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I have been programming in a "learn-by-doing" fashion for almost 2 years now and I consider myself fairly good however, I really wish to build a good foundation of Computer Science/Computer Engineering and most people recommend I start off with SICP. (Structure and Interpretation of Computer Programs)

I wished to know

  • Is this the best way to go about it?
  • I know how to code a matrix-multiplication in OpenMP and MPI and I know college level math, is this sufficient to read and appreciate SICP?
  • Instead of this, can I just spend all my time working on Project Euler instead?
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1 Answer 1

up vote 7 down vote accepted

A personal experience: Like you I am trying to learn programming by self-study and I started off with SICP. As I am a ancient historian and archaeologist, I have no background in maths, engineering or real computer science (just good knowlegde in stuff like LaTeX, HTML and CSS). My last lessons in math are now 15 years ago. Although I am working through SICP with a math book at my side the explanations given in SICP are really sufficient to understand the stuff. I really appreciate SICP, it is demanding, but great fun. I also would recommend to buy it as a book, I prefer that from reading on screen.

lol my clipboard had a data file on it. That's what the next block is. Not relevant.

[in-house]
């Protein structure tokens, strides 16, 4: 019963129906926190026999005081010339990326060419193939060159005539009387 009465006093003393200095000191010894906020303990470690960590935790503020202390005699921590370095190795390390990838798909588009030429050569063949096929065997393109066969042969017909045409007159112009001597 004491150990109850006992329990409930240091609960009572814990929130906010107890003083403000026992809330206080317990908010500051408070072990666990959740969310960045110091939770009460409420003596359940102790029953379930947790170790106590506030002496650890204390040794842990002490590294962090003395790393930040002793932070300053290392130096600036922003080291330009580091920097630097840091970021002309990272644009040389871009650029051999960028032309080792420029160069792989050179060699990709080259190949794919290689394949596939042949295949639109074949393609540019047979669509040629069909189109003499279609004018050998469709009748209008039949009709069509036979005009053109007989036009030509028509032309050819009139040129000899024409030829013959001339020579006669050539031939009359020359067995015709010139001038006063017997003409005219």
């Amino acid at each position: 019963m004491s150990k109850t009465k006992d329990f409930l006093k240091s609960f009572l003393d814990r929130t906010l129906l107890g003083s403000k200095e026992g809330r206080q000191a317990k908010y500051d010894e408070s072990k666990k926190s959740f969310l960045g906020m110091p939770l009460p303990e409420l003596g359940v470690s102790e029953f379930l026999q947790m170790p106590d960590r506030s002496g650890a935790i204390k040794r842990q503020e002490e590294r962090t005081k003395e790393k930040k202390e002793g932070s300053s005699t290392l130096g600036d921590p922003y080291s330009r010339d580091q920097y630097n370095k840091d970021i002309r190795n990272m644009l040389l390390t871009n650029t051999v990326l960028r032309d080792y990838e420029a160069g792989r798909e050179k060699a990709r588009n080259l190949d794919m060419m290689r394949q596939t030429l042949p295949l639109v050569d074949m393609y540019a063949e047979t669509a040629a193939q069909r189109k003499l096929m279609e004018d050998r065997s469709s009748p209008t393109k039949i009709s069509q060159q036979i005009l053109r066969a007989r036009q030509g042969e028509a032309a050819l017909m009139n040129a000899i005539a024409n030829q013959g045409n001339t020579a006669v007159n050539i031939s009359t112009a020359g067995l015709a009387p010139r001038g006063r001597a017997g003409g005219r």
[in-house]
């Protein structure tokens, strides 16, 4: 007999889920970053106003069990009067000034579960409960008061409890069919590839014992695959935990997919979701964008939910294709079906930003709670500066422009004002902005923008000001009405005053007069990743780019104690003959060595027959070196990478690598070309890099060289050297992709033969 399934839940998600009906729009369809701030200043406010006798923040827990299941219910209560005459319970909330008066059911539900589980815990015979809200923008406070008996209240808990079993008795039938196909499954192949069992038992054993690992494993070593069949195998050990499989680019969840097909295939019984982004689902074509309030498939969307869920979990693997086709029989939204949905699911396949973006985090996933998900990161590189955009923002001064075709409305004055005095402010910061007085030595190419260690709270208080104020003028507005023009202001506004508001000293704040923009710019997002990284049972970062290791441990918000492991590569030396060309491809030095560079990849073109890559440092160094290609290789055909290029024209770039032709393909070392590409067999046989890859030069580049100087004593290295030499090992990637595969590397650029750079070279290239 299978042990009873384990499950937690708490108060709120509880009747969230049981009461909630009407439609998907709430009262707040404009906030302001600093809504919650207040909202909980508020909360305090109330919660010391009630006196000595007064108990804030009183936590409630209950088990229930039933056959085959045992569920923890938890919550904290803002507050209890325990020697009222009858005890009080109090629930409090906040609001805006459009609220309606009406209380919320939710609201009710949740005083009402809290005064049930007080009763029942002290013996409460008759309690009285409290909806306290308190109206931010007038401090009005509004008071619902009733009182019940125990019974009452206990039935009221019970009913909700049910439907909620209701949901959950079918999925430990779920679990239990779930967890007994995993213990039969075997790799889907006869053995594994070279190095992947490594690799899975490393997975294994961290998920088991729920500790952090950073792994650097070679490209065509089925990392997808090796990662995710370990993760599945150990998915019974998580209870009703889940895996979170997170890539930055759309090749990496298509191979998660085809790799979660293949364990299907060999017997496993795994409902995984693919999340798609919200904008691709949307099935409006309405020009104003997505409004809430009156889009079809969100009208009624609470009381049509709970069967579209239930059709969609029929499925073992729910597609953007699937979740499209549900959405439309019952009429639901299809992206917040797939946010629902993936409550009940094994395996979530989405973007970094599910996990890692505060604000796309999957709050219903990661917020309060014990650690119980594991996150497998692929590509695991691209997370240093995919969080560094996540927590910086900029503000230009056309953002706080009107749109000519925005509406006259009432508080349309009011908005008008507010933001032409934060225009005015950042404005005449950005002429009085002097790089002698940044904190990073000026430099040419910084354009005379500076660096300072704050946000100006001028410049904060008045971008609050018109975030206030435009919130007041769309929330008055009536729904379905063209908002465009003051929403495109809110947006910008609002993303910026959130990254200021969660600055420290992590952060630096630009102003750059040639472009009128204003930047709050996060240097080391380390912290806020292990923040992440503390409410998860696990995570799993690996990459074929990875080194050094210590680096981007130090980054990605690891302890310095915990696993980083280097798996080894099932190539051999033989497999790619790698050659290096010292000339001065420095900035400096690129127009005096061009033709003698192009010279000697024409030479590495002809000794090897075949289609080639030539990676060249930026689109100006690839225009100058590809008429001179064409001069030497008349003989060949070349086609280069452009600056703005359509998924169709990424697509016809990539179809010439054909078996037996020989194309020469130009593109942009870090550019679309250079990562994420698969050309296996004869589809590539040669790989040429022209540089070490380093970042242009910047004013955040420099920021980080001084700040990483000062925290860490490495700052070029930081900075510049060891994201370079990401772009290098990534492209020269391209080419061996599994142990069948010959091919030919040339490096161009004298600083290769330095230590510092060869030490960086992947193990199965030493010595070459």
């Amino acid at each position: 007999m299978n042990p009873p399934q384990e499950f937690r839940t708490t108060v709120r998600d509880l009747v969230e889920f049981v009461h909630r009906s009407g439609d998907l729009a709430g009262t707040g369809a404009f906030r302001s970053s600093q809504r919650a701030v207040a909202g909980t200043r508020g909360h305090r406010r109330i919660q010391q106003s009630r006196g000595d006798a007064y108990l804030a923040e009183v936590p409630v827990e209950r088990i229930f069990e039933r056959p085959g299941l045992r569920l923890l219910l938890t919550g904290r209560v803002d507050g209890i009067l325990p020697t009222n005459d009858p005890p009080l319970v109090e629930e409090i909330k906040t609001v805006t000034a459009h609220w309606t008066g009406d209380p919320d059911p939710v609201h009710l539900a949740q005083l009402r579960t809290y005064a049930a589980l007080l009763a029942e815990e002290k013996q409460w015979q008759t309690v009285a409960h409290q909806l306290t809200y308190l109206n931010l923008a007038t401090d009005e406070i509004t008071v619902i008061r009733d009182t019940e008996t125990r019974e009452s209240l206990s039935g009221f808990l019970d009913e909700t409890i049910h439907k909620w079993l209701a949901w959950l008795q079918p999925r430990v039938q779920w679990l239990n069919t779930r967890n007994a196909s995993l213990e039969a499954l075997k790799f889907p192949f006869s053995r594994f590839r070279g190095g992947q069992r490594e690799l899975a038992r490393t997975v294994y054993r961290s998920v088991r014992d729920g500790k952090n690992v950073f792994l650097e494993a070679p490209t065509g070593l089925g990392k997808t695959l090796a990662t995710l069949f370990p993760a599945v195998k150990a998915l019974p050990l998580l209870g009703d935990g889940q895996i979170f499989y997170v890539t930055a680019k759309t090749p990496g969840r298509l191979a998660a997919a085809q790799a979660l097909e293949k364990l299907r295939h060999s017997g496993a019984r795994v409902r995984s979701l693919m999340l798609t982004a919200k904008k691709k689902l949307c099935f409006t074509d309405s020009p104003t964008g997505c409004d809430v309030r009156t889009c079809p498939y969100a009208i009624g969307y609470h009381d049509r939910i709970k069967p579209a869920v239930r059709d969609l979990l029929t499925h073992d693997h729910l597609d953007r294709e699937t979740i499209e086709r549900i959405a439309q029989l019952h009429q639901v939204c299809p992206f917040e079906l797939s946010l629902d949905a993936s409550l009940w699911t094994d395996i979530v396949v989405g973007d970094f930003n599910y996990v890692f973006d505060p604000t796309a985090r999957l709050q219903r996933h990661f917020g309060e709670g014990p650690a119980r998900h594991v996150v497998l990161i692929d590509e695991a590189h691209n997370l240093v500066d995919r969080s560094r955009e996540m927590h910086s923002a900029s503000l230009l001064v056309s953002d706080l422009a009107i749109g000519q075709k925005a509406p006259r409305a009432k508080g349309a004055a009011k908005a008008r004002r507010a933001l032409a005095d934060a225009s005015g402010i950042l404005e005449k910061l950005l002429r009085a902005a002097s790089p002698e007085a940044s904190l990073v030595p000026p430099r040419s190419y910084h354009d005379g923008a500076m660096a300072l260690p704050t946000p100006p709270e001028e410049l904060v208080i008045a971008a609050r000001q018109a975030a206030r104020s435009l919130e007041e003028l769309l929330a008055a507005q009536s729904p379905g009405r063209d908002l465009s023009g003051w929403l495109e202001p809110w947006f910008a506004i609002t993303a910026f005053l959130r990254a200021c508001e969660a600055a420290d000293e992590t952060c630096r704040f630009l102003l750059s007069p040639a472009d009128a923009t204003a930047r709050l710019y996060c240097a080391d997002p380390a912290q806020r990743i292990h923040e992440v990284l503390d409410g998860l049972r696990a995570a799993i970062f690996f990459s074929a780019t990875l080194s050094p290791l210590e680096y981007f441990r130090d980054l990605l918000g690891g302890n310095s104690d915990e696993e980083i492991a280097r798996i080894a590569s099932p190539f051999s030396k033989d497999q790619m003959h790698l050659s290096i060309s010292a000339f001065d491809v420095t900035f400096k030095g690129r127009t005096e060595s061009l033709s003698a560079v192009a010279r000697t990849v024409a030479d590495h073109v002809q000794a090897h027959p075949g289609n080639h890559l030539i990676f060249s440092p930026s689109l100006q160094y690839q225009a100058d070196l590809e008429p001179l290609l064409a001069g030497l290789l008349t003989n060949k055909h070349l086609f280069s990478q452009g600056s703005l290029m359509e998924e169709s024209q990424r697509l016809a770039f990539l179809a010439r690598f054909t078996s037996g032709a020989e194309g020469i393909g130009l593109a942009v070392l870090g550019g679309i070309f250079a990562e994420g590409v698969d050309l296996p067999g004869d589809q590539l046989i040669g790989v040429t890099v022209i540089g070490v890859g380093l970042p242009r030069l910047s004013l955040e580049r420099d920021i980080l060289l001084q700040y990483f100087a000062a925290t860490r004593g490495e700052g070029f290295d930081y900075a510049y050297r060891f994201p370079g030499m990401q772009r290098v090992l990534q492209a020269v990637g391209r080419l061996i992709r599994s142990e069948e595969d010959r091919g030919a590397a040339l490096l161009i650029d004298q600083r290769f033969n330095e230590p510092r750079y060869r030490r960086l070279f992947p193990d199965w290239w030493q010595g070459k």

Sometimes you have to cope with some difficulties because language standards have changed (eg. Running SICP Pattern Matching Rule Based Substitution Code) or the authors assume existing functions which are just defined later in the book (eg. How do I get the functions put and get in SICP, Scheme, Exercise 2.78 and on). As a you always will find solutions or hints on the web this is nothing which should bother you.

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I want to add, there is a package for DrRacket that implements Scheme dialect used in SICP book. neilvandyke.org/racket-sicp –  Sarge Borsch Dec 22 '12 at 15:38

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